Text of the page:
Unlike the sterile and impersonal ships in Star Wars or Star Trek (or Stargate, Farscape, etc.) Serenity feels personal and broken in. Just as the eponymous spaceship feels lived in, the universe of Firefly (the original TV series) and Serenity feels somehow more real, better developed and less scripted than the universes of other sci-fi series.
While Trekkies fume in the comments (and I could care less about the inevitable pissing contests), let's move past the excellent writing and the obvious mistake of canceling the series before the audience got a chance to get into that world. There are some interesting issues that Serenity raises in the mixture of spaghetti Western and sci-fi.
Early on, the theme of belief is established. That's not really a spoiler, but I don't promise that spoilers will emerge. After jumping from job to job, the crew of Serenity finds an opportunity to make a big score and escape their habit of jumping from hiding hole to hiding hole. Mid-heist, Reavers arrive. In the series, Reavers are established as rogue ships, running without safety precautions, manned by insane crews ready to visit all forms of horror on their victims. In this case, they want to take and eat their victims alive. Mal, the captain makes some choices of moral ambiguity in the process of getting away from the town. Safely aboard Serenity, the crew each ponders how easy it might be to slip across the gulf and become Reavers, the morally ambiguous actions they each make on every job has made it harder and harder for them to see that line as starkly as they once did. On reaching the religious colony of Haven, Shepherd Book encourages Mal to find something to believe in.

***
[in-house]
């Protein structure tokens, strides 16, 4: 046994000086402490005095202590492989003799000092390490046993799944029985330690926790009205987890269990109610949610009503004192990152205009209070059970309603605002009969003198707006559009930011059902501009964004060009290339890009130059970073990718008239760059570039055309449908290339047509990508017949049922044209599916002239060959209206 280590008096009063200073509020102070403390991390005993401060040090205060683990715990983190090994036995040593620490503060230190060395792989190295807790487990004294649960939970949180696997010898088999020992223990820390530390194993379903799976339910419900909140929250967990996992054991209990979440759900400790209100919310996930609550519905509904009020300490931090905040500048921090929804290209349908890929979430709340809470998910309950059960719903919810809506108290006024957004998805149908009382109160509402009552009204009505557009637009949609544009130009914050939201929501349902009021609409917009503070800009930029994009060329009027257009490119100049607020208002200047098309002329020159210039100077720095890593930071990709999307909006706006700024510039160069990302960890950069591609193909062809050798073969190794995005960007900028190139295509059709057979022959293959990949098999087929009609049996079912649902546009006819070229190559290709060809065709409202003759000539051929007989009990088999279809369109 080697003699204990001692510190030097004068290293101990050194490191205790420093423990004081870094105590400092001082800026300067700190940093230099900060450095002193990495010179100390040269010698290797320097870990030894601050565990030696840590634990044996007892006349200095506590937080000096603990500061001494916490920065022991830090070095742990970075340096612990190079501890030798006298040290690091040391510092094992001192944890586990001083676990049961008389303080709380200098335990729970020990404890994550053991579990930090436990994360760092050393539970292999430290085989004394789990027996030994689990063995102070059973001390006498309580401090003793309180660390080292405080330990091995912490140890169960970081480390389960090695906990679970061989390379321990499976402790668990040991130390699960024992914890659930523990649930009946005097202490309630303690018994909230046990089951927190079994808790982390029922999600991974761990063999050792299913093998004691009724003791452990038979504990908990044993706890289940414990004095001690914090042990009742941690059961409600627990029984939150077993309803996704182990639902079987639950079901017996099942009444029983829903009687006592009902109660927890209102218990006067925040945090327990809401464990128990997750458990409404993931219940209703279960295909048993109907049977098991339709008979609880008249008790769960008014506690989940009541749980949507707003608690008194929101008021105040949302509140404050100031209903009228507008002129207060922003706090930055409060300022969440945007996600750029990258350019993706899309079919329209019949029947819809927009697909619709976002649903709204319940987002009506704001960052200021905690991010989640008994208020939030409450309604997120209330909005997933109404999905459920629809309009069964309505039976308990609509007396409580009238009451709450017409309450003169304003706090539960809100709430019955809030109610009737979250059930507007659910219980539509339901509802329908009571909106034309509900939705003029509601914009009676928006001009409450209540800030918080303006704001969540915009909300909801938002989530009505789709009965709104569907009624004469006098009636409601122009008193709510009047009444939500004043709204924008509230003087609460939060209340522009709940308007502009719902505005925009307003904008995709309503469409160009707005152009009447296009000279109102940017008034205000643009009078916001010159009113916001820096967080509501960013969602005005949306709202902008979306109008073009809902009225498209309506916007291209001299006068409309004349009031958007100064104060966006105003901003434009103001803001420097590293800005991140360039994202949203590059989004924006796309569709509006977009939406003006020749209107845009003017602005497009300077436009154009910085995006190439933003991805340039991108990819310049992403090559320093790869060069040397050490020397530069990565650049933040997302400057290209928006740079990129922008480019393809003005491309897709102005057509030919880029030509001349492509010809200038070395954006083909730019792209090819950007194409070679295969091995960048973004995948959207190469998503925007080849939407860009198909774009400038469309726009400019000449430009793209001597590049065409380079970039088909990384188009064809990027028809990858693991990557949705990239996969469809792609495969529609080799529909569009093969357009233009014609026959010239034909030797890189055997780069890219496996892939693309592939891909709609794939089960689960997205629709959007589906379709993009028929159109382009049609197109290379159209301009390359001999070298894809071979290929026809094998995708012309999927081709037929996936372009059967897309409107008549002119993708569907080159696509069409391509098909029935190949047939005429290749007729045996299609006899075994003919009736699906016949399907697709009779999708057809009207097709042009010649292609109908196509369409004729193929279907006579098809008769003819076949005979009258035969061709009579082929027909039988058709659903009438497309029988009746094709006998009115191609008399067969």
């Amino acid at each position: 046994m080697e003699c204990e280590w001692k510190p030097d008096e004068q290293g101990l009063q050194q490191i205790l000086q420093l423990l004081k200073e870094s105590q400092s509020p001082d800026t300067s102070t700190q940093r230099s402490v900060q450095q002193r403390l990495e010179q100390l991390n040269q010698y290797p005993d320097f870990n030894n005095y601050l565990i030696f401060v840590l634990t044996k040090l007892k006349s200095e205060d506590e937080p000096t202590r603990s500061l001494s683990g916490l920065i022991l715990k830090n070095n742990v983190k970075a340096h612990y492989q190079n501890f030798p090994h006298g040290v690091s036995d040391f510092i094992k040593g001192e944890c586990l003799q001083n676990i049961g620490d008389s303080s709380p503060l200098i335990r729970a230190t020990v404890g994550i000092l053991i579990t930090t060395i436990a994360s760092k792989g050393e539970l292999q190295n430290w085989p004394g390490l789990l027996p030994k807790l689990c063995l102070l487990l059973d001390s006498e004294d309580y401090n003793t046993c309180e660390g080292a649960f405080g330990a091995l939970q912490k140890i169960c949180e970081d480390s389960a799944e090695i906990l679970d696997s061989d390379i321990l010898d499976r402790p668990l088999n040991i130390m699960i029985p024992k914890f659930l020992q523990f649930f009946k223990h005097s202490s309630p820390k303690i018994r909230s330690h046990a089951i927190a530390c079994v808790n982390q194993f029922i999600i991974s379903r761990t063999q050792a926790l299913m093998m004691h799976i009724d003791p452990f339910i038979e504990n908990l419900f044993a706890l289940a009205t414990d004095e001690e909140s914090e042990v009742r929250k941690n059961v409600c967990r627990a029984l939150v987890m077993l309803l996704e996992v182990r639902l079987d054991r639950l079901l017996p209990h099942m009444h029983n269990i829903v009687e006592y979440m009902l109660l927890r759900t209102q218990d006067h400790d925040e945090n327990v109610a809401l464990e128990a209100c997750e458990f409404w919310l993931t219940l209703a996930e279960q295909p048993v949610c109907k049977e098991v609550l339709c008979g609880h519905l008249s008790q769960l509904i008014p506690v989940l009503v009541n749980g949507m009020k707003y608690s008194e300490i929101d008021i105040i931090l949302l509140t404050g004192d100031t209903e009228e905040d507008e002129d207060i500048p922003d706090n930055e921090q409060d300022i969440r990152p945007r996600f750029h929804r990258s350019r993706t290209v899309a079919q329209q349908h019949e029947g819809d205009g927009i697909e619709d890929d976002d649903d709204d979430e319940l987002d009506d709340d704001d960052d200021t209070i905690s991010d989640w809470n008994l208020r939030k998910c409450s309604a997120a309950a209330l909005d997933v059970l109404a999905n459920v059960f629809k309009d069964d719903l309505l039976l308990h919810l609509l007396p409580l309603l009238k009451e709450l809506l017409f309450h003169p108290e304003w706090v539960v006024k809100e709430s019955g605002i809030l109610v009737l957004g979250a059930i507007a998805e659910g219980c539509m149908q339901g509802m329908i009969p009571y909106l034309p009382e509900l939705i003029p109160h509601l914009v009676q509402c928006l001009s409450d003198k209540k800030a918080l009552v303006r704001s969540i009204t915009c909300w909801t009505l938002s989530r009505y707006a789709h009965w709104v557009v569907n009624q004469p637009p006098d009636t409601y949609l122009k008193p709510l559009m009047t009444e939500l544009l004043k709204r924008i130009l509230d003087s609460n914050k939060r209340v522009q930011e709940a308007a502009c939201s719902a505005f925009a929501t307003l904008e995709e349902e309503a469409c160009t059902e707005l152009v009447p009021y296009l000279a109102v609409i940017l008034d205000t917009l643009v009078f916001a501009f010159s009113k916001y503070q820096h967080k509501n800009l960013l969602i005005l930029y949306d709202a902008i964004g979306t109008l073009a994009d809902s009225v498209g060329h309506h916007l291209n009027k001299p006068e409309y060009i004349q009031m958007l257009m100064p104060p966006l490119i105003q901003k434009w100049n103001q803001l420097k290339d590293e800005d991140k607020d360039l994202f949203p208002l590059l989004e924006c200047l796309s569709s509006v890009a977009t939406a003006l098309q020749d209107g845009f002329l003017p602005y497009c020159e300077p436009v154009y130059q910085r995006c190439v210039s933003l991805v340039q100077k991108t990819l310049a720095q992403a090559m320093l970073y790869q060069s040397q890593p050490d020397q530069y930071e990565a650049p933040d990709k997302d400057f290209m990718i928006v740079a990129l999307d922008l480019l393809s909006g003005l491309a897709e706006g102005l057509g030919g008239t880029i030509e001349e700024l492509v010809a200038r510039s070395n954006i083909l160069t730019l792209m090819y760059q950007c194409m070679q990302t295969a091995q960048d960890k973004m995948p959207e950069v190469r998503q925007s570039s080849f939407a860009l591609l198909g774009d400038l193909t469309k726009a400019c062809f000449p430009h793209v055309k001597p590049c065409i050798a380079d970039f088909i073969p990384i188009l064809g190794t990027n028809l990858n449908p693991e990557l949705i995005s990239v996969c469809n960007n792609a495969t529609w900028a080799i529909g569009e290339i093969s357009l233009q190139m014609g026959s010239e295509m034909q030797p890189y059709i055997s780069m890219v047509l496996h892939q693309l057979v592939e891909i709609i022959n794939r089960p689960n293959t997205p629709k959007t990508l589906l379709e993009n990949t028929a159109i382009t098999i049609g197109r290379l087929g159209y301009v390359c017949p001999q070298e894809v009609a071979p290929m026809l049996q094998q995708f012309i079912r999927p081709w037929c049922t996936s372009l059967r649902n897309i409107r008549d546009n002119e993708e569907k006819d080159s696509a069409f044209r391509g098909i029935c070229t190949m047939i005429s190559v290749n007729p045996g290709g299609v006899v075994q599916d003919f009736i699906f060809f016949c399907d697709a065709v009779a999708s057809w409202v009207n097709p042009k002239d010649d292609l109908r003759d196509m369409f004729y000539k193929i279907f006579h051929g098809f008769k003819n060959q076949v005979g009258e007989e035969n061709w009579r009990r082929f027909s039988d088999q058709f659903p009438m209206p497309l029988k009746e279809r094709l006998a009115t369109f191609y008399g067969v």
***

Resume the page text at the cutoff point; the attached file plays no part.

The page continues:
At first, Mal sees that in purely religious terms, but Book clarifies that he means belief in much broader terms. Mal is unconvinced, but events intervene, and he has to leave. In the adventures and battles that follow, Mal encouters the secret behind a band of Reaver controlled space, develops a deeper understanding of personal love and love of his fellow men, and connections between his personal mission, the future of his society, and the relationship between violence and social stability.
Great film, go see it. Can a society without violence survive? Why or why not? Joss Whedon doesn't come down as a Hobbesian, but he certainly argues that violence is unavoidable. If that's true, what separates the regular violence from the excessive violence of Reavers? Belief is part of the answer. There are those who justify their violence with belief in society, its rules, and it's convenient fictions. Others find their own rules, share information freely, and bring others to their own cause. It's easy to see how bloggers might sympathize with one side of that.
On a different note, Nathan Newman points out how union labor got this movie in on time, on budget, and for much less than non-union labor could have done.